The mobility of students in developed countries has dramatically increased over the last fifty years. Students do not necessarily remain in their countries of origin for higher education and work; they might be born in one country, attend university in a second, and find employment in a third. In this book, contributors from Europe, North America, and Australia examine the interrelated mobility of university students and the highly skilled, and its consequences—in the country of origin, in the host country during studies, and in the work destination country—for fiscal policies, the financing of higher education, and economic growth.
Taking a variety of approaches, including formal modeling and econometric analysis, the contributors first examine evidence of the interrelationship between the mobility of students and graduates, especially researchers; investigate free-riding problems associated with mobility, including the provision and funding of public higher education; and address the effects of education policy on human capital accumulation and economic development, offering recommendations for well-designed policies in the presence of migration of talents.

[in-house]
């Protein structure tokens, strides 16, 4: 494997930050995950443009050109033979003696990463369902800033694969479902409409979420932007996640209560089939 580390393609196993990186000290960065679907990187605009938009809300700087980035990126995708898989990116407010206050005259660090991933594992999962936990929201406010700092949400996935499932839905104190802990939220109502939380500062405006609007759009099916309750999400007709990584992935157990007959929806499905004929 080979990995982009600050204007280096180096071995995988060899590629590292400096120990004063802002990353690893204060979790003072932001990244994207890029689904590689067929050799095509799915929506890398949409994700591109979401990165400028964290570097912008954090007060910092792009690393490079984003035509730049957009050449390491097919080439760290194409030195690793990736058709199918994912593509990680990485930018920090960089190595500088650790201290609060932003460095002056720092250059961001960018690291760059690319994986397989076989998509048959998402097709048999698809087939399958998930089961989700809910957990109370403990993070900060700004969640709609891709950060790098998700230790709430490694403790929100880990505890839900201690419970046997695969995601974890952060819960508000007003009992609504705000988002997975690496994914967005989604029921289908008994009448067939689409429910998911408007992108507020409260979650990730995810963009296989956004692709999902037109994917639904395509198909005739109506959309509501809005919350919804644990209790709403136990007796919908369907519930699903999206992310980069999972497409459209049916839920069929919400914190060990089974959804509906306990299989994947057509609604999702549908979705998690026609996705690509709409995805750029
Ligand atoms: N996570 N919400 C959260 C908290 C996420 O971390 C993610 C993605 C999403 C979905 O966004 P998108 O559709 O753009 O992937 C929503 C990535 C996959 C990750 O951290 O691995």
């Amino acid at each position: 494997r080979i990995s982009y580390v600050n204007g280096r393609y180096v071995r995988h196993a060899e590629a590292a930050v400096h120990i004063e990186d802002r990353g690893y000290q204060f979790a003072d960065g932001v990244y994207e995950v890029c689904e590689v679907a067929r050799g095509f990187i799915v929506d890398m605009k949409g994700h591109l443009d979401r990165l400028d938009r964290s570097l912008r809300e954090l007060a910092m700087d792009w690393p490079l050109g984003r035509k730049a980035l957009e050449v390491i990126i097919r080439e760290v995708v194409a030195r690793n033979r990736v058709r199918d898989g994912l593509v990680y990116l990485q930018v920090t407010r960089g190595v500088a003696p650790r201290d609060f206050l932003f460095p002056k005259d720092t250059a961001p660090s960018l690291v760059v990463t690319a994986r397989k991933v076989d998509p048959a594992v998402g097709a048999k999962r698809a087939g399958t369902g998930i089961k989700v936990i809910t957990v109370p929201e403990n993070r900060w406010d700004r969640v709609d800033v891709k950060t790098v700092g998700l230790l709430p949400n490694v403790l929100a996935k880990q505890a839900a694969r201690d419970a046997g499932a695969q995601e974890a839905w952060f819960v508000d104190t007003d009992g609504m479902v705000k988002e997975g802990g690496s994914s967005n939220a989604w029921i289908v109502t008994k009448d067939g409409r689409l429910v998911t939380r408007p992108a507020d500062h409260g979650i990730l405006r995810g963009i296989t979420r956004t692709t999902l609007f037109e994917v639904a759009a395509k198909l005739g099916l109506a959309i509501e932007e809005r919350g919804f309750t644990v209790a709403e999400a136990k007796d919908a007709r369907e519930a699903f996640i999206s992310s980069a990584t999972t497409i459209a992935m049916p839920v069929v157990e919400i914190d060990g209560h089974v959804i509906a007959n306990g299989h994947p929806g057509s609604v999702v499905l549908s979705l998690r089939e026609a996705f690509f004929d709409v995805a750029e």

Nicholas Barr, Elena Del Rey, Susana Elena-Pérez, Gabriel J. Felbermayr, Ana Fernandez-Zubieta, Luisa Gagliardi, Marcel Gérard, Alexander Haupt, Tim Krieger, Thomas Lange, Elisabetta Marinelli, Richard Murphy, María Racionero, Isabella Reczkowski, Silke Uebelmesser, Linda van Bouwel, Reinhilde Veugelers, David E. Wildasin
About the Editors
Marcel Gérard is Professor of Economics and Taxation at the Louvain School of Management and the Institute for European Studies at the University of Louvain.
Silke Uebelmesser is Professor of Public Finance at the University of Jena. Gérard and Uebelmesser are both Research Professors at the Ifo Institute for Economic Research.